big picture of your life as the blueprint for design. Otherwise, it becomes more, the
metaphor that I used in my book was like an ill-fitting shoe. Have you guys ever seen
Shoewawa, which is a blog about shoes? They have an ugly shoe of the week feature– [Pam laughs] and this was an ugly shoe; one of the worst
shoes of 2009, which is my personal favorite. It actually has a fish tank in the heel with
a leopard skin shoe. It’s just really awful. And this, in some cases, is what people can
feel like–I’m sure there’s one person where this would be the perfect pair of shoes, right?
The perfect setup for them, but it’s an example where if you happen to be in a situation where
your social self, your friends, your family say, “But that’s the perfect situation. Why
don’t you like that job? You just said you wanted it, you went there, why don’t you like
it?” It may be because it’s just an ill-fitting shoe. It would be a perfect shoe for somebody
else; it’s not the shoe for you. It doesn’t fit with the particular conditions that really
make you happy and make you flourish. So, you’re the one that really needs to be
thinking about that. What are those conditions? And to be able to name it and say, “This is
what I want. These are the kinds of people that I really want to have around me.” Which
is, to me, a really key part of the whole process. So, one way to think about it if you are in
a situation where you are, looking at today, you may have a couple elements of what your
ideal life is. If this were to be your ideal life where everything and all the boxes were
checked off, you’re living where you wanna live, you’re making the kind of money, you’re
doing the kind of work that you wanna do, maybe you have just a couple of those elements
right now that’s going on in your life. So as you think about what the next step may
be as you get yourself prepared for the next job, as you think about. Does anybody have
an example that I could work with? Like, anybody have a little bit of a longer term goal of
some kind of work that you wanna do, or maybe being in a different location? Would anybody
be brave enough to give me a live example of something that would be cool to work into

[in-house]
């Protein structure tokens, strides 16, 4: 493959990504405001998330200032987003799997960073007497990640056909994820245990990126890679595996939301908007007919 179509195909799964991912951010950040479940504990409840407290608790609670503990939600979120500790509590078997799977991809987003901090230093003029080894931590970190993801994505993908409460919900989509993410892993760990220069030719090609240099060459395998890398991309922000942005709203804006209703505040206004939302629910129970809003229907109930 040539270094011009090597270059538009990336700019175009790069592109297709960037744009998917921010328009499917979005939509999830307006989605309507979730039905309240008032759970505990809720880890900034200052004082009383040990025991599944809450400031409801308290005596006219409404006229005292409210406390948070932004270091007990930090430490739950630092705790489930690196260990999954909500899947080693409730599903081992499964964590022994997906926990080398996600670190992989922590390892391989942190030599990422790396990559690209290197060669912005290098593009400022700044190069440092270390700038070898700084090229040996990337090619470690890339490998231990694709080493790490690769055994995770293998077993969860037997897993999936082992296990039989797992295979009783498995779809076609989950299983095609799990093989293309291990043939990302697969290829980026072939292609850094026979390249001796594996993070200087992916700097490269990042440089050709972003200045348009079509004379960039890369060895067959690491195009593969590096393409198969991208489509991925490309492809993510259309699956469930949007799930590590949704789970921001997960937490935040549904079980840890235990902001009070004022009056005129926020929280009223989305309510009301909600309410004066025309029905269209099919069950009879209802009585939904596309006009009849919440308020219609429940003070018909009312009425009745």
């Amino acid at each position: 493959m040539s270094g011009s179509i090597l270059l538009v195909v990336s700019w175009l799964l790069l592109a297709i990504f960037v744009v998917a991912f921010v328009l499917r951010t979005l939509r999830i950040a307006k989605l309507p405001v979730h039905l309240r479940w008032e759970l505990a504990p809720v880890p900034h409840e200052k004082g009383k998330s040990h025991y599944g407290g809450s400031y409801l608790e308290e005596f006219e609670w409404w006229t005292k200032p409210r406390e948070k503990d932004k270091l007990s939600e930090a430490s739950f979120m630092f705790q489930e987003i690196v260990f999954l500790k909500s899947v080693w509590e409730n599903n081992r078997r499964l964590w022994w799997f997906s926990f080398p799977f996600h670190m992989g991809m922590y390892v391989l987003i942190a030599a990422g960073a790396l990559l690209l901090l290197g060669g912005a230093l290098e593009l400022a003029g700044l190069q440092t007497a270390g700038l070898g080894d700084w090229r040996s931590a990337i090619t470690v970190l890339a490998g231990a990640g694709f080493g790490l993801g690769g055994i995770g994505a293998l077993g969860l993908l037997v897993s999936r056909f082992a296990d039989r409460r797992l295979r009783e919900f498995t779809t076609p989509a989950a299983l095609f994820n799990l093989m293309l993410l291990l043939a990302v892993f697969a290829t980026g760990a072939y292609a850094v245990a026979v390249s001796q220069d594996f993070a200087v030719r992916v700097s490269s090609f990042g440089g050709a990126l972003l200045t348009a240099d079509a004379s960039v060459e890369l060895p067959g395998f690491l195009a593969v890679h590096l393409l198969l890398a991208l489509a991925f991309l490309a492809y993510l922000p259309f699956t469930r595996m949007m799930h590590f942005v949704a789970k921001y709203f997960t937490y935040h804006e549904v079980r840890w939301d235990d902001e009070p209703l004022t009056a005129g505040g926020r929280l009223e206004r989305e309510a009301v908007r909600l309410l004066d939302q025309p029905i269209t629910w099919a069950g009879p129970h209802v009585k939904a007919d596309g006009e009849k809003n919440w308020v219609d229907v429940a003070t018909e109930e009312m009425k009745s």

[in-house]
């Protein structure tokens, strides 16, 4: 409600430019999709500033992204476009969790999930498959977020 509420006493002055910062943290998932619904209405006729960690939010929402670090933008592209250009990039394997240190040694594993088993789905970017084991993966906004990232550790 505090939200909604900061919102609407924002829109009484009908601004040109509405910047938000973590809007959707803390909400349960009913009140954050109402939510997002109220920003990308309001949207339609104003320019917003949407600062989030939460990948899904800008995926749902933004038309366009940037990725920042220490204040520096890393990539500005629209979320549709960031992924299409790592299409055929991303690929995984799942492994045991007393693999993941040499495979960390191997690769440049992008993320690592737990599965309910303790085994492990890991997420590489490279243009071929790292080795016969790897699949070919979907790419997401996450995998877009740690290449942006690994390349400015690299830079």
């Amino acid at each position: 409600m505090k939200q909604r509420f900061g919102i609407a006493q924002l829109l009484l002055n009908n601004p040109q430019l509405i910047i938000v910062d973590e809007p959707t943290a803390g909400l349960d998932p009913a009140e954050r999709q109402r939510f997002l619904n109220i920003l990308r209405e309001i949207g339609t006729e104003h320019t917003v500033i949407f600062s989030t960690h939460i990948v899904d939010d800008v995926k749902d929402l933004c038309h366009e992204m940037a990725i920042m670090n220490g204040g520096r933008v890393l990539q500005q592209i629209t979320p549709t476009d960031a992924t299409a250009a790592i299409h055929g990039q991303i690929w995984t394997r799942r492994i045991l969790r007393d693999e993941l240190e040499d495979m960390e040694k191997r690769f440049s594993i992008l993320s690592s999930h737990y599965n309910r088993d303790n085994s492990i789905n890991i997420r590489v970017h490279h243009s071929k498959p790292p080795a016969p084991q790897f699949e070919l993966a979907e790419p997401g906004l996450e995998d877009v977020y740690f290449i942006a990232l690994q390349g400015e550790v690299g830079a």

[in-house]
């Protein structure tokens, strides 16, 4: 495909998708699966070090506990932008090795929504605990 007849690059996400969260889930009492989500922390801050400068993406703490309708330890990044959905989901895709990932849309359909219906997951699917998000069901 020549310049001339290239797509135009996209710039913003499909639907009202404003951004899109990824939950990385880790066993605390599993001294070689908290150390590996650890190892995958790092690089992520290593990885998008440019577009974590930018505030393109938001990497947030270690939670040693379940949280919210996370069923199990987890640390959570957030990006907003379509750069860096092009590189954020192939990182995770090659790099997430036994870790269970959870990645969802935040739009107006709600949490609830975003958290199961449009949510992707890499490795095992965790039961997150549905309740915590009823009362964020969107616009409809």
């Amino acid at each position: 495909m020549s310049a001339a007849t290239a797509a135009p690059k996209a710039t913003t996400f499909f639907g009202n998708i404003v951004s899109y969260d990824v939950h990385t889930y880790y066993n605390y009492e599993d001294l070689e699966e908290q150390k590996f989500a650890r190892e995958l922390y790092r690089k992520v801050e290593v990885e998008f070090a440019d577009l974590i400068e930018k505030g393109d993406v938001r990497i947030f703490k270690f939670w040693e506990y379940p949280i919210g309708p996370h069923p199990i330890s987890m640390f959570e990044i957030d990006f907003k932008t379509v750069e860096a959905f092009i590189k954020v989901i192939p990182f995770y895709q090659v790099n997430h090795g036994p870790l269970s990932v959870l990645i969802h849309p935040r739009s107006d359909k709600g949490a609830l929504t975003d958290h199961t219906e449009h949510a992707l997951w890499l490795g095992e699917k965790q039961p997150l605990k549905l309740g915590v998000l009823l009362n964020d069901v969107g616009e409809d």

your life plan? Let’s work a real example here. You guys could be brave, right? No? He’s shaking
his head. Just for career, you guys do career planning, right? Have you thought about some
cool things to do? Can I pick on you since you’re in the front row? Up.>>audience member #2: Sure.>>Pam: Ok.>>audience member #2: Career plan?>>Pam: Yeah, like, let’s say five years down
the road. Is there anything, something that would just be really fun and interesting to
do?>>audience member #2: It would be fun to work
in an international office.>>Pam: Excellent. Work in an internat-, anywhere
in particular?>>audience member #2: How about Zurich?>>Pam: Zurich. Ok. I lived in Neuchatel; I
was in Switzerland for a year, so it’s a great place to be. So, you have an office in Zurich,
is that right? Ok. So, if I were you, right? As you’re thinking about right now, you’re
here, you’re based in the US, you have a plan down the road maybe to go to Zurich. Part
of the way you’re gonna be thinking about navigating through your experience, through
your work, is first knowing, what’s the work going on in Zurich, right? Who are the people
there? How could you begin to build relationships? You might find for the next step in your career
path that you could learn a critical skill that’s gonna position you really well for
the work that’s being done in Zurich, right? Or, you have the opportunity to volunteer
to head up a project that’s made up of people who work with the staff in the Zurich office;
something like that. So, you’re always thinking about what are ways that you can be really
working on developing particular skills, or resources, in order to get closer to your
picture of the ideal life. And then, then next step that you might take
in your career, you might hit a couple other of those elements, which end up in the big
picture, really giving you what it is that you want. The key is where you have an idea
about what are you really working towards? What are these particular skills, resources,
people, connections that you wanna make in order to get where you wanna go? And what I find a lot in my work as a career
coach and now a start-up coach is a lot of people just kind of look to the future and
just look for opportunities out of the air, which is very cool. I like to do that myself–
to look for serendipity, for synchronicity, and a lot of cool people can cross your path.
When you put things out very clearly and you say, “I want to meet Seth Godin and I wanna
talk to him about marketing.” I’m a big Seth Godin fan, personally. So, when you say that,
you are much more likely to have that happen, when you begin to notice, where does Seth
hang out in person? Where does he hang out online? Oh, he’s speaking at this event. Why
don’t I do there? Why don’t I meet him and shake his hand? And all of a sudden, a lot
of things can really start to happen in that direction. So the key is to be really conscious about
what are your goals and how can you meet them. And as you, in particular, looking at some
financial goals, that’s where you can be working on, particular nuggets at a time, being very
thrifty. I’m looking at Jenny, who’s written a lot about that topic of really being effective
with your money, really utilizing it well, investing well, saving well, so that you know
you need to have that nugget in order to reach your overall plans. So that’s really the key,
I think, in terms of looking at your life plan. The, the key philosophy for a lot of the things
that you’re gonna try, is to test often and fail fast. The first time that you try a new
thing, maybe, maybe you wanna go and spend one week in the Zurich office, which I think
would be much better than trying to lobby to actually get a job there and end up arriving
and finding out that it’s really not the best fit for you. So, you wanna look for little,